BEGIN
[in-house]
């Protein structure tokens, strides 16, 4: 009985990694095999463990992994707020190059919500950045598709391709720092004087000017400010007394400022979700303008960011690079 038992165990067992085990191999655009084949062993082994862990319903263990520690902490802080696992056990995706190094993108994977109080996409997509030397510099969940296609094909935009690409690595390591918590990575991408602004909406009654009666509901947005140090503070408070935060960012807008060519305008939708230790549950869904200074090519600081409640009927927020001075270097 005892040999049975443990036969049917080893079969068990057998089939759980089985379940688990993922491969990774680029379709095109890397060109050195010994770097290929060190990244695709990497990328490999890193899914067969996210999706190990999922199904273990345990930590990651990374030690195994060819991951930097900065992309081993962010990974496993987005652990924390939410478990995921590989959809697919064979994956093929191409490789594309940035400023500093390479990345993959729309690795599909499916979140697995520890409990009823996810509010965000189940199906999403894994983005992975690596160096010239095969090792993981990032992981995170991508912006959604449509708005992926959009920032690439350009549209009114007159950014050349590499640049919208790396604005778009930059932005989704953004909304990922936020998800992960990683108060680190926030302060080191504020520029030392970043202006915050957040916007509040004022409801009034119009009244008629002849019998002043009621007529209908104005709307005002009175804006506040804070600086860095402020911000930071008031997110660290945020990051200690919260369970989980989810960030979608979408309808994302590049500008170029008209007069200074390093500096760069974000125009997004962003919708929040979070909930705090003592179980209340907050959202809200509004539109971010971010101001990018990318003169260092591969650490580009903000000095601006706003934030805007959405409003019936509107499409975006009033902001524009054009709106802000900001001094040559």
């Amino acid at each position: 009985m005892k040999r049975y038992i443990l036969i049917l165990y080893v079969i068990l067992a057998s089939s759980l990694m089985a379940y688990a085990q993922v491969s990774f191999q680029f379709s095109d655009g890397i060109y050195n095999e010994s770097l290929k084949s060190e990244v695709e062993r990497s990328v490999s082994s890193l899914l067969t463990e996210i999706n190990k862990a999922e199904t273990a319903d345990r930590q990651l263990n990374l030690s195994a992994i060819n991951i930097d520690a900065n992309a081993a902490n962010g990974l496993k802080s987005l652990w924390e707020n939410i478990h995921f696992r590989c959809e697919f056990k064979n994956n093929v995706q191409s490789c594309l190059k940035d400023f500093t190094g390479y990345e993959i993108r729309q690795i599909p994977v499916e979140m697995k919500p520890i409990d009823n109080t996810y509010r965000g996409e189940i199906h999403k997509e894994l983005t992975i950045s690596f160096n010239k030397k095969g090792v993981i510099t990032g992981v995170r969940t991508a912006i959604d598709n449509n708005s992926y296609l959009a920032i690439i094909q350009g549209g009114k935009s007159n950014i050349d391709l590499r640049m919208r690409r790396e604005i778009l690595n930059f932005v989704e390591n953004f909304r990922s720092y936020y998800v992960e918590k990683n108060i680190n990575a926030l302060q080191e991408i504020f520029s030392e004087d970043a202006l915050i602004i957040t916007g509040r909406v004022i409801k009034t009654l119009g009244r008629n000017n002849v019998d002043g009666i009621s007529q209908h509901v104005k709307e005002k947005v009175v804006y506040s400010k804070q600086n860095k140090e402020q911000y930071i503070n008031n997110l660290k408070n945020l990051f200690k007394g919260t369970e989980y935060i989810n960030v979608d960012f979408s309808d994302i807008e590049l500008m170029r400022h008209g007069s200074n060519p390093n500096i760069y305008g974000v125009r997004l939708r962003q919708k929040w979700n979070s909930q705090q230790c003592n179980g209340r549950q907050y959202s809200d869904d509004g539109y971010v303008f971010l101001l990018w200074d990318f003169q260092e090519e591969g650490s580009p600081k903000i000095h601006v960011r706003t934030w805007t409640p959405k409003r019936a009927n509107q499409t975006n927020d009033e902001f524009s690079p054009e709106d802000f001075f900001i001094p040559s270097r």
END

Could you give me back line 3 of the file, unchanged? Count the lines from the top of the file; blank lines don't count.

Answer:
């Amino acid at each position: 009985m005892k040999r049975y038992i443990l036969i049917l165990y080893v079969i068990l067992a057998s089939s759980l990694m089985a379940y688990a085990q993922v491969s990774f191999q680029f379709s095109d655009g890397i060109y050195n095999e010994s770097l290929k084949s060190e990244v695709e062993r990497s990328v490999s082994s890193l899914l067969t463990e996210i999706n190990k862990a999922e199904t273990a319903d345990r930590q990651l263990n990374l030690s195994a992994i060819n991951i930097d520690a900065n992309a081993a902490n962010g990974l496993k802080s987005l652990w924390e707020n939410i478990h995921f696992r590989c959809e697919f056990k064979n994956n093929v995706q191409s490789c594309l190059k940035d400023f500093t190094g390479y990345e993959i993108r729309q690795i599909p994977v499916e979140m697995k919500p520890i409990d009823n109080t996810y509010r965000g996409e189940i199906h999403k997509e894994l983005t992975i950045s690596f160096n010239k030397k095969g090792v993981i510099t990032g992981v995170r969940t991508a912006i959604d598709n449509n708005s992926y296609l959009a920032i690439i094909q350009g549209g009114k935009s007159n950014i050349d391709l590499r640049m919208r690409r790396e604005i778009l690595n930059f932005v989704e390591n953004f909304r990922s720092y936020y998800v992960e918590k990683n108060i680190n990575a926030l302060q080191e991408i504020f520029s030392e004087d970043a202006l915050i602004i957040t916007g509040r909406v004022i409801k009034t009654l119009g009244r008629n000017n002849v019998d002043g009666i009621s007529q209908h509901v104005k709307e005002k947005v009175v804006y506040s400010k804070q600086n860095k140090e402020q911000y930071i503070n008031n997110l660290k408070n945020l990051f200690k007394g919260t369970e989980y935060i989810n960030v979608d960012f979408s309808d994302i807008e590049l500008m170029r400022h008209g007069s200074n060519p390093n500096i760069y305008g974000v125009r997004l939708r962003q919708k929040w979700n979070s909930q705090q230790c003592n179980g209340r549950q907050y959202s809200d869904d509004g539109y971010v303008f971010l101001l990018w200074d990318f003169q260092e090519e591969g650490s580009p600081k903000i000095h601006v960011r706003t934030w805007t409640p959405k409003r019936a009927n509107q499409t975006n927020d009033e902001f524009s690079p054009e709106d802000f001075f900001i001094p040559s270097r």